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Staff volunteers at Brooklyn Museum's weekly food distribution, organized in partnership with the Campaign Against Hunger. Photo courtesy of the Brooklyn Museum.

Brooklyn Museum Staffers Have Voted to Unionize by an Overwhelming Margin | Artnet News

Staffers at the Brooklyn Museum have voted overwhelmingly to unionize as they look to affiliate themselves with the Technical, Office, and Professional Union, Local 2110, part of the United Automobile Workers (UAW) union.

Ninety-six percent of the proposed bargaining unit of 110 conservators, curators, events organizers, and front-line workers, among others, voted in favor of the move in a referendum held on August 16.

“We see many advantages to having a more democratic voice within the institution,” Natalya Swanson, a museum conservator and union organizer, told the Brooklyn Paper. “I think that the idea of collectively bargaining is of interest for reasons like clear paths for promotion, pay equity, job security, retaining the things we like about our workplace, creating minimum standards in general.”

“Above all, we are committed to supporting our staff and have respected their right to organize. We remain committed to working with the union moving forward,” a museum representative told Artnet News.

Staff volunteers at Brooklyn Museum's weekly food distribution, organized in partnership with the Campaign Against Hunger. Photo courtesy of the Brooklyn Museum.

Staff volunteers at Brooklyn Museum’s weekly food distribution, organized in partnership with the Campaign Against Hunger. Photo courtesy of the Brooklyn Museum.

The museum is no stranger to unions, as its security, operations, maintenance, and administrative staff are already represented by the District Council 37 Local 1502. But UAW is increasingly become the union of choice for New York museum workers.

Staff at New York’s Museum of Modern Art and the New-York Historical Society have been part of UAW since the 1970s, while the Bronx Museum of the Arts joined in 2005. The union’s ranks of New York institutions has swelled in recent years, with the Tenement Museum and the New Museum joining in 2019 and the Shed following in early 2020.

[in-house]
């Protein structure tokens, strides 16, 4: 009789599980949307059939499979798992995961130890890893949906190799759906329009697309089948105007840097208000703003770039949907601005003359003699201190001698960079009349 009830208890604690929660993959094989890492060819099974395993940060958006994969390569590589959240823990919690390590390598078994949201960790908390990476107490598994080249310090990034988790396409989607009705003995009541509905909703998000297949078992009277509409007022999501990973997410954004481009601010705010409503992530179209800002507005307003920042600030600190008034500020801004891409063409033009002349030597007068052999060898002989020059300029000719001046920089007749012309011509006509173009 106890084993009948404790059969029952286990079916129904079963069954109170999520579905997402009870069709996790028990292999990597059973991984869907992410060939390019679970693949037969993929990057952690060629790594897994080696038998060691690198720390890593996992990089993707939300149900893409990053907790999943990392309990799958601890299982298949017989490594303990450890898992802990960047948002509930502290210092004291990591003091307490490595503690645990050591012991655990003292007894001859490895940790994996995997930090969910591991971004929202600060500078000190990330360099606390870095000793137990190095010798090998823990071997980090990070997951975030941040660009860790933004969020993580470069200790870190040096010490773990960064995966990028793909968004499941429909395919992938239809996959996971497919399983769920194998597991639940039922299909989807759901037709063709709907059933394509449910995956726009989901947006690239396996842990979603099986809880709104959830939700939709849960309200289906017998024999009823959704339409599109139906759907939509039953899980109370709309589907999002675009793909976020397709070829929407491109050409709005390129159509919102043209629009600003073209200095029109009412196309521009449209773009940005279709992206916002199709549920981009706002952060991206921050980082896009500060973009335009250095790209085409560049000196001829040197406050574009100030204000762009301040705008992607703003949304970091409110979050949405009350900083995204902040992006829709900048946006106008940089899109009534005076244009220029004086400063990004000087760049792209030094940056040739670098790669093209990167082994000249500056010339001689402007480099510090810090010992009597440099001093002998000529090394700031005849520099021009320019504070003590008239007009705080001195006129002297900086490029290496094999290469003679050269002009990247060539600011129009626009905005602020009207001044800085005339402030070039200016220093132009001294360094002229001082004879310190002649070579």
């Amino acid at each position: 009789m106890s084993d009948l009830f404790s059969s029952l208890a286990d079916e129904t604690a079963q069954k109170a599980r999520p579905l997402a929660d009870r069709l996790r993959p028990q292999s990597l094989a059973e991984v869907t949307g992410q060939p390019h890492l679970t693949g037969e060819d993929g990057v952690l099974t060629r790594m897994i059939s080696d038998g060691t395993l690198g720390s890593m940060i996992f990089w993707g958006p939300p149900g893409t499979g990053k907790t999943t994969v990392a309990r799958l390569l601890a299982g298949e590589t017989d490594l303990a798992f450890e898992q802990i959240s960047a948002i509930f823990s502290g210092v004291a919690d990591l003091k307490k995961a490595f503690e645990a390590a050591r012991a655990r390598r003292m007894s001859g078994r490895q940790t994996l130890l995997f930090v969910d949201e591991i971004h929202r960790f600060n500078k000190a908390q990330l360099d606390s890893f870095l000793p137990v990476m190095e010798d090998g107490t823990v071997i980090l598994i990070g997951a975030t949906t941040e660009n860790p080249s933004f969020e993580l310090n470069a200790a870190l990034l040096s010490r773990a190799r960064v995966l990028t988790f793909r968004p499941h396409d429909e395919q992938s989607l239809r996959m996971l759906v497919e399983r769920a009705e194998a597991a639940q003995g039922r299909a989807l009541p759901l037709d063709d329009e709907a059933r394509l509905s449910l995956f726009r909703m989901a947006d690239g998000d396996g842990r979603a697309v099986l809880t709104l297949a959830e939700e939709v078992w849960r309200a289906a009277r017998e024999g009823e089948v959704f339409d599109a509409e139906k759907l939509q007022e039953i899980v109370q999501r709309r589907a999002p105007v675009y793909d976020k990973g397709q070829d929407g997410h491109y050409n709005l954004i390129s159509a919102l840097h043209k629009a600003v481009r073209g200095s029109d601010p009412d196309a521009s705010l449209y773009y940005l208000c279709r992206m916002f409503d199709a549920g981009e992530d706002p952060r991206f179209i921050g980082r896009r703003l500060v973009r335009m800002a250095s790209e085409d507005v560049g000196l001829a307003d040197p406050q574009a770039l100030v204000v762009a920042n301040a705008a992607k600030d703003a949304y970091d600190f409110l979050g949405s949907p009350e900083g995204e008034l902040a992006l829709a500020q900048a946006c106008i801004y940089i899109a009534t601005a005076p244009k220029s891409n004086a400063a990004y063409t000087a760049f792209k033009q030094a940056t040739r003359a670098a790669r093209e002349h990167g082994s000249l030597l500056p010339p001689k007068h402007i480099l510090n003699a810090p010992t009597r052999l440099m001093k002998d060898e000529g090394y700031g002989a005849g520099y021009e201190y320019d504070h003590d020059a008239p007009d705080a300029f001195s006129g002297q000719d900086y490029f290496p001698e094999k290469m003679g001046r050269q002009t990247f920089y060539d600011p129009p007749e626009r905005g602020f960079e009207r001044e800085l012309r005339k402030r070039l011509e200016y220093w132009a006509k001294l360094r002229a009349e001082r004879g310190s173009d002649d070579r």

As lockdown restrictions reduced museum income to a trickle last year, many institutions resorted to layoffs. (The Brooklyn Museum was among them, with 29 workers let go last June.)

Unionization has become increasingly attractive to employees looking to protect their jobs during uncertain times. The Whitney Museum of American Art and the Hispanic Society of America both petitioned the National Labor Relations Board to unionize under UAW in May, just weeks before the Brooklyn Museum did the same. (The Whitney voluntarily recognized the union, and the vote passed on August 2.)

After Guggenheim Museum maintenance workers and art handlers joined the International Union of Operating Engineers (IUOE) Local 30 in 2019, the museum’s curators petitioned to organize under UAW late last month. The nonprofit Studio in a School also joined UAW this year.

Outside New York, UAW’s new museum members include the Museum of Fine Arts, Boston, the Portland Museum of Art in Maine, and the Massachusetts Museum of Contemporary Art in North Adams,

The most consistent issue driving unionization efforts has been low pay, particularly for employees in visitor-facing roles. Those positions are most often filled by employees of color, while high-paying management jobs are typically held by white staffers.

Following the successful union vote, the Brooklyn Museum and the union will now begin contract negotiations.


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